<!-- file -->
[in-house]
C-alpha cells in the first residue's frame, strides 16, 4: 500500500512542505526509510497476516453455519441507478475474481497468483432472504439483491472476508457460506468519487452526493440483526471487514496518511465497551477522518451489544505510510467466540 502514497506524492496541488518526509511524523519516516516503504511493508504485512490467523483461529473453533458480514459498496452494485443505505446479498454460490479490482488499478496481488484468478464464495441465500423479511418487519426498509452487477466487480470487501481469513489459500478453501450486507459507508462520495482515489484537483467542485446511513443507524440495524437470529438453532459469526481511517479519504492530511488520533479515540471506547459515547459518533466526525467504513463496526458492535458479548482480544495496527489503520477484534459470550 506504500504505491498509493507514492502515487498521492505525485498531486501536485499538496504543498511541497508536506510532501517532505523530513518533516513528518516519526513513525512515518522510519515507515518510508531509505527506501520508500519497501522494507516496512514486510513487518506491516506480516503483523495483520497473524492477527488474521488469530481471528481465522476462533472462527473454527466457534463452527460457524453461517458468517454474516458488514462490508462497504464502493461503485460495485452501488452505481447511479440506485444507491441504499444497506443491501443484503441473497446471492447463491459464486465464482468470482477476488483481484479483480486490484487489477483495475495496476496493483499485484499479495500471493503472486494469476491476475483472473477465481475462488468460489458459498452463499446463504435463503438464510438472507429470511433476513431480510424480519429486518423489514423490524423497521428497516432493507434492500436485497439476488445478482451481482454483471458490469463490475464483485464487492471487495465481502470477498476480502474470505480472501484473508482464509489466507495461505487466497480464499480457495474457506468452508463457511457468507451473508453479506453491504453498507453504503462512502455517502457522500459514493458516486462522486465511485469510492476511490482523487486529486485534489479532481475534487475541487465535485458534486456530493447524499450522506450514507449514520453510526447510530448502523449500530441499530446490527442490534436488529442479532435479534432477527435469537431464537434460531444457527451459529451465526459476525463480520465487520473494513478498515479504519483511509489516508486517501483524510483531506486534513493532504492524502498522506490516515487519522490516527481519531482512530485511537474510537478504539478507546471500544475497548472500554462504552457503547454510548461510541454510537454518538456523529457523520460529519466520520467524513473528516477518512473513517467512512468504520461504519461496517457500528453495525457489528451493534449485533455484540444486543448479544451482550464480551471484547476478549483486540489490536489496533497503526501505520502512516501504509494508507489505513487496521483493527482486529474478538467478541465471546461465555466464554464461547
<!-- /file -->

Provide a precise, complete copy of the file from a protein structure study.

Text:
[in-house]
C-alpha cells in the first residue's frame, strides 16, 4: 500500500512542505526509510497476516453455519441507478475474481497468483432472504439483491472476508457460506468519487452526493440483526471487514496518511465497551477522518451489544505510510467466540 502514497506524492496541488518526509511524523519516516516503504511493508504485512490467523483461529473453533458480514459498496452494485443505505446479498454460490479490482488499478496481488484468478464464495441465500423479511418487519426498509452487477466487480470487501481469513489459500478453501450486507459507508462520495482515489484537483467542485446511513443507524440495524437470529438453532459469526481511517479519504492530511488520533479515540471506547459515547459518533466526525467504513463496526458492535458479548482480544495496527489503520477484534459470550 506504500504505491498509493507514492502515487498521492505525485498531486501536485499538496504543498511541497508536506510532501517532505523530513518533516513528518516519526513513525512515518522510519515507515518510508531509505527506501520508500519497501522494507516496512514486510513487518506491516506480516503483523495483520497473524492477527488474521488469530481471528481465522476462533472462527473454527466457534463452527460457524453461517458468517454474516458488514462490508462497504464502493461503485460495485452501488452505481447511479440506485444507491441504499444497506443491501443484503441473497446471492447463491459464486465464482468470482477476488483481484479483480486490484487489477483495475495496476496493483499485484499479495500471493503472486494469476491476475483472473477465481475462488468460489458459498452463499446463504435463503438464510438472507429470511433476513431480510424480519429486518423489514423490524423497521428497516432493507434492500436485497439476488445478482451481482454483471458490469463490475464483485464487492471487495465481502470477498476480502474470505480472501484473508482464509489466507495461505487466497480464499480457495474457506468452508463457511457468507451473508453479506453491504453498507453504503462512502455517502457522500459514493458516486462522486465511485469510492476511490482523487486529486485534489479532481475534487475541487465535485458534486456530493447524499450522506450514507449514520453510526447510530448502523449500530441499530446490527442490534436488529442479532435479534432477527435469537431464537434460531444457527451459529451465526459476525463480520465487520473494513478498515479504519483511509489516508486517501483524510483531506486534513493532504492524502498522506490516515487519522490516527481519531482512530485511537474510537478504539478507546471500544475497548472500554462504552457503547454510548461510541454510537454518538456523529457523520460529519466520520467524513473528516477518512473513517467512512468504520461504519461496517457500528453495525457489528451493534449485533455484540444486543448479544451482550464480551471484547476478549483486540489490536489496533497503526501505520502512516501504509494508507489505513487496521483493527482486529474478538467478541465471546461465555466464554464461547